A Powerful, Enigmatic Screen Presence
Katy Jurado was the actress that planted the Mexican flag in U.S. film industry
Alejandra Espasande Bouza
In a recent interview, recorded in her Cuernavaca home for Univision?s "El Gordo y la Flaca", Katty Jurado shocked the T.V. audience with the affirmation of her desire to die.
Published on LatinoLA: July 12, 2002
Born Mar?a Cristina Jurado Garc?a, on January 16th. 1924, in the city of Guadalajara (Mexico), the 78-year old actress spoke coldly of her well-crafted Olinal? coffin, which she kept home next to the white dress she wished to be buried with. Though harsh, her statements were the result of a typical ailment that afflicts aging starlets, the syndrome of having to accept a life of solitude in a society that simply has no jobs or vision to employ the still-active artists who once brought glory to their nation.
This July 5th, her desire came true. Katy simply had no desire to go on. A sad conclusion for a woman whose film legacy left an array of strong and unforgettable performances.
Katy Jurado?s portrayal of Gary Cooper?s tempestuous ex-mistress, in Fred Zinnemann?s film "High Noon" (1952), though considered a negative typecast for a Latino actress, broke the clich? by displaying a powerful and enigmatic screen presence, rapidly placing the newcomer into the Hollywood spotlight. In 1954, when filmmaker Edward Dmytryk chose her to play the role of Se?ora Devereaux in the film "Broken Lance", the Academy gave her a nomination, the first one ever received by a Mexican actress.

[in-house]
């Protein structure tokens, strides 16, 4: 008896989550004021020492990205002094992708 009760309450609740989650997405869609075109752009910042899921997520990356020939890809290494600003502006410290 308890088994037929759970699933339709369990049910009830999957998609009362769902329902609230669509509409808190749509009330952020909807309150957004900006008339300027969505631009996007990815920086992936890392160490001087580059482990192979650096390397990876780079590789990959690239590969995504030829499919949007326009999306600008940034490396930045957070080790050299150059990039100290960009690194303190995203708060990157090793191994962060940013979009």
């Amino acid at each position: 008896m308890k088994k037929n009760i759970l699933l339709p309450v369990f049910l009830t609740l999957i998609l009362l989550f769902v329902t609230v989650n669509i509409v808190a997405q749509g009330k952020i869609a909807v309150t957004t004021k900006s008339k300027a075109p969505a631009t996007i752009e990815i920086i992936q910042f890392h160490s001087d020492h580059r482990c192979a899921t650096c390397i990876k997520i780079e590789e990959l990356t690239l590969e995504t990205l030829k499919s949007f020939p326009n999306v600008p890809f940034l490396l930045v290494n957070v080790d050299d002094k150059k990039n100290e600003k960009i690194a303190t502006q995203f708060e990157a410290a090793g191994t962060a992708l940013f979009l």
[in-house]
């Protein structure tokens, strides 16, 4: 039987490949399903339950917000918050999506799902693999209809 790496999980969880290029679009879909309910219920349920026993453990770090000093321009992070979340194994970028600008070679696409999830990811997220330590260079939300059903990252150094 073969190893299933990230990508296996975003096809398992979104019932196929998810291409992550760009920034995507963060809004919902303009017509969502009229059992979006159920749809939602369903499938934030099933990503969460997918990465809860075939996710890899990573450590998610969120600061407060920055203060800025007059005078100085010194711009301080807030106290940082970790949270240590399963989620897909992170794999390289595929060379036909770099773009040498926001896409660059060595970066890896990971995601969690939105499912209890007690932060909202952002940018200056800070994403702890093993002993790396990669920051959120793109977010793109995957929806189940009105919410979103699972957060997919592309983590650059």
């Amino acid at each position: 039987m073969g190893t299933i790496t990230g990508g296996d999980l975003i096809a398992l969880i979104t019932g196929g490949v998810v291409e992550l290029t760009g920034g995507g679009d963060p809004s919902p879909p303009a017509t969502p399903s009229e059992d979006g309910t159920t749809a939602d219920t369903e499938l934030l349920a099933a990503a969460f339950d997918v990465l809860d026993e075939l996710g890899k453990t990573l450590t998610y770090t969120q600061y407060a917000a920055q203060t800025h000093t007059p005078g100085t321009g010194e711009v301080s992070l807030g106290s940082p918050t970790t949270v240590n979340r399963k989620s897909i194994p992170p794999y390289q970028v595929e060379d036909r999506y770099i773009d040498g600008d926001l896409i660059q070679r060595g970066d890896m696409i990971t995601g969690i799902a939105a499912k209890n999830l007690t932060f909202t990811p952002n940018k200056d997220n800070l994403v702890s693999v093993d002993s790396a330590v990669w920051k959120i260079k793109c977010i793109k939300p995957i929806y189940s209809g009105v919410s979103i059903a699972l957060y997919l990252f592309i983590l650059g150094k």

Jurado?s success in the United States was not a surprise to those that had followed her Mexican film career, starting in 1943 with Chano Ureta?s "No Matar?s/Thou Will Not Kill" (1943). Her Hollywood triumph was merely the ramification of an actress that had already captivated the attention of Mexico?s leading directors. Ismael Rodriguez? film "Nosotros los Pobres/ We The Poor" (1947), and Alejandro Galindo?s "Hay Lugar para D?s/There?s Place for Two" (1948) gave Jurado enough exposure to land the risqu? role of Paloma in Luis Bu?uel?s "The Brute" (1951), resulting in an Ariel (Mexico?s Oscar equivalent.)
For the next decades, her career would expand internationally, but not until recently did the city of Mexico D.F. give her an overdue tribute, which was organized in 1999 by Macarena Quiroz, head editor of SOMOS (Mexico?s premier classic film magazine.) Last year, the Festival Des 3 Continents in Nantes, France, organized another tribute, reminding the world its French tradition of valuing foreign stars.
At the conclusion of his weekly Cinema class, Filmmaker Alejandro Pelayo, LA?s Mexican Cultural Attache and ex-director of the Mexican Cinematheque (CINETECA), and the Mexican Institute of Cinematography (IMCINE), reminisced on Jurado?s career, estimating her best performance to be that of Eulogia in Jorge Fons? "Fe, Esperanza y Caridad/ Faith, Hope and Charity" (1972).
Though the day of her burial was marked by an overwhelming absence on the part of Mexican film ?artists,? supposedly due to a lack of time to organize, due to her death on a Friday, the Mexican nation -- El Pueblo Mexicano, the mass audience that never forgot her -- made itself present. One of her last performances, Justina in Delia Fiallo?s T.V. soap opera "Te Sigo Amando", was precisely a character focused for this type of audience, always loyal to the woman described by Mauricio Hernandez, from the Mexican?s Actors Association, to be the actress that ?planted the Mexican flag in the U.S. film industry, and made her country proud.?
It often seems that an artist must pass away before getting a deserved recognition, and even then, it might take a little more time. Perhaps it is a matter of sitting down to watch her filmography to understand the severity of this loss.
May she rest in peace.
Alejandra Espasande Bouza:
Alejandra Espasande is a student at USC